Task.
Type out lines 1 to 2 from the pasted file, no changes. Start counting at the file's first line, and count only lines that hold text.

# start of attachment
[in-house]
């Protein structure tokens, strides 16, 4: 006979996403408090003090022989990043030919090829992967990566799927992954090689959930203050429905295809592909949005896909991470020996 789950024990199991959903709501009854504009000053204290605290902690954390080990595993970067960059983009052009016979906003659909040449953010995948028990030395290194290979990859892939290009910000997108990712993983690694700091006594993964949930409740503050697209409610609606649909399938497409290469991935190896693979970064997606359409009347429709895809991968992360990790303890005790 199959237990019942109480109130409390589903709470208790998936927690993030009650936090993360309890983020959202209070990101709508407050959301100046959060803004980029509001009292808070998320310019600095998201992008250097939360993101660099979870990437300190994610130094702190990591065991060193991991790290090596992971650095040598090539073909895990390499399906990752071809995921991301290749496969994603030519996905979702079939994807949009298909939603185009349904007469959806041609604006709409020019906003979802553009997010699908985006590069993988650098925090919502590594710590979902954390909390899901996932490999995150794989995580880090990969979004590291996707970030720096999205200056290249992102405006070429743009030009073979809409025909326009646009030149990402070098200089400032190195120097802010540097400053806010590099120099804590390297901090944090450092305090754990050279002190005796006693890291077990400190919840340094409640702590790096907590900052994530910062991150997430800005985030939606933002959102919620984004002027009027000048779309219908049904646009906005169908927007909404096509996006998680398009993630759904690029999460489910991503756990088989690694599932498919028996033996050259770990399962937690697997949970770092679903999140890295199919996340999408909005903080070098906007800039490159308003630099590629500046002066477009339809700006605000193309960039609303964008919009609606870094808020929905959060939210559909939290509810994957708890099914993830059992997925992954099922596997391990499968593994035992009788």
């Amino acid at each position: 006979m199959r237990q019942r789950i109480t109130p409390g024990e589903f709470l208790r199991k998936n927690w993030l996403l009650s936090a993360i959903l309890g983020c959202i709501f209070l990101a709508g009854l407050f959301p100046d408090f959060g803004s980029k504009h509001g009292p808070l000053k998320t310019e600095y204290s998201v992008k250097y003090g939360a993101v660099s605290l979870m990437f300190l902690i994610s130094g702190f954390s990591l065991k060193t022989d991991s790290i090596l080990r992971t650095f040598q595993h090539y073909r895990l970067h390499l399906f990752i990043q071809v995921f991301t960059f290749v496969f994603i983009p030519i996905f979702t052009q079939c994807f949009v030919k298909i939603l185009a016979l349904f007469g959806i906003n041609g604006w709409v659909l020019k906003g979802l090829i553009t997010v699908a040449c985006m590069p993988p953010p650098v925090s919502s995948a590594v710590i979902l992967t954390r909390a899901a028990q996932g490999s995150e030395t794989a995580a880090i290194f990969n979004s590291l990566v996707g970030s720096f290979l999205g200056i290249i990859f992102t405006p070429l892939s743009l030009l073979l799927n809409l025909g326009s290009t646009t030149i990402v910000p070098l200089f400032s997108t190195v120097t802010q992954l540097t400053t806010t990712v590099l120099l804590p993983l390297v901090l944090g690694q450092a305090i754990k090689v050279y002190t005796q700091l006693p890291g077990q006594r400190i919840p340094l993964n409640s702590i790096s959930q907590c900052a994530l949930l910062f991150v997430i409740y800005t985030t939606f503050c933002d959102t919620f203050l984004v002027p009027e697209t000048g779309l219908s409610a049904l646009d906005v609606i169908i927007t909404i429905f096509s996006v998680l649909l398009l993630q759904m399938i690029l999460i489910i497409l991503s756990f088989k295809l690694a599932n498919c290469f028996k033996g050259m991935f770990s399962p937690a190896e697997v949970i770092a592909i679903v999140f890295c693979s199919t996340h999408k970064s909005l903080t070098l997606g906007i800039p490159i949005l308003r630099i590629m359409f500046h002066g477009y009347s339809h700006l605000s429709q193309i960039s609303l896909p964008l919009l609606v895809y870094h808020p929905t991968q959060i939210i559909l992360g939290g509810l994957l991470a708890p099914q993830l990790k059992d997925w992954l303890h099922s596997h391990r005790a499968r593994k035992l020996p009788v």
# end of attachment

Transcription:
[in-house]
């Protein structure tokens, strides 16, 4: 006979996403408090003090022989990043030919090829992967990566799927992954090689959930203050429905295809592909949005896909991470020996 789950024990199991959903709501009854504009000053204290605290902690954390080990595993970067960059983009052009016979906003659909040449953010995948028990030395290194290979990859892939290009910000997108990712993983690694700091006594993964949930409740503050697209409610609606649909399938497409290469991935190896693979970064997606359409009347429709895809991968992360990790303890005790 199959237990019942109480109130409390589903709470208790998936927690993030009650936090993360309890983020959202209070990101709508407050959301100046959060803004980029509001009292808070998320310019600095998201992008250097939360993101660099979870990437300190994610130094702190990591065991060193991991790290090596992971650095040598090539073909895990390499399906990752071809995921991301290749496969994603030519996905979702079939994807949009298909939603185009349904007469959806041609604006709409020019906003979802553009997010699908985006590069993988650098925090919502590594710590979902954390909390899901996932490999995150794989995580880090990969979004590291996707970030720096999205200056290249992102405006070429743009030009073979809409025909326009646009030149990402070098200089400032190195120097802010540097400053806010590099120099804590390297901090944090450092305090754990050279002190005796006693890291077990400190919840340094409640702590790096907590900052994530910062991150997430800005985030939606933002959102919620984004002027009027000048779309219908049904646009906005169908927007909404096509996006998680398009993630759904690029999460489910991503756990088989690694599932498919028996033996050259770990399962937690697997949970770092679903999140890295199919996340999408909005903080070098906007800039490159308003630099590629500046002066477009339809700006605000193309960039609303964008919009609606870094808020929905959060939210559909939290509810994957708890099914993830059992997925992954099922596997391990499968593994035992009788």